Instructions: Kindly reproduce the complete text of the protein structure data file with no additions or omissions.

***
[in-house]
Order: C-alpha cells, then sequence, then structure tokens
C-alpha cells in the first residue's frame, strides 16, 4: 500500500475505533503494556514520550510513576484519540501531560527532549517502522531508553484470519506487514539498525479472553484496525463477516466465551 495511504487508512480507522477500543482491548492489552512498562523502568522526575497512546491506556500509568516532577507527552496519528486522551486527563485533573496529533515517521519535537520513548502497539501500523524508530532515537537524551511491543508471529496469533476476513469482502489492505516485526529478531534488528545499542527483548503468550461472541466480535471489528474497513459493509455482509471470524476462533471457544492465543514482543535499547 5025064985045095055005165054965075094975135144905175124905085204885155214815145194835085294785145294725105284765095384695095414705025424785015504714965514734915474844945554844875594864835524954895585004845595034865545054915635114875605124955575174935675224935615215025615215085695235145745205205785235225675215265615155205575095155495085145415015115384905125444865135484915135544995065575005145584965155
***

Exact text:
[in-house]
Order: C-alpha cells, then sequence, then structure tokens
C-alpha cells in the first residue's frame, strides 16, 4: 500500500475505533503494556514520550510513576484519540501531560527532549517502522531508553484470519506487514539498525479472553484496525463477516466465551 495511504487508512480507522477500543482491548492489552512498562523502568522526575497512546491506556500509568516532577507527552496519528486522551486527563485533573496529533515517521519535537520513548502497539501500523524508530532515537537524551511491543508471529496469533476476513469482502489492505516485526529478531534488528545499542527483548503468550461472541466480535471489528474497513459493509455482509471470524476462533471457544492465543514482543535499547 5025064985045095055005165054965075094975135144905175124905085204885155214815145194835085294785145294725105284765095384695095414705025424785015504714965514734915474844945554844875594864835524954895585004845595034865545054915635114875605124955575174935675224935615215025615215085695235145745205205785235225675215265615155205575095155495085145415015115384905125444865135484915135544995065575005145584965155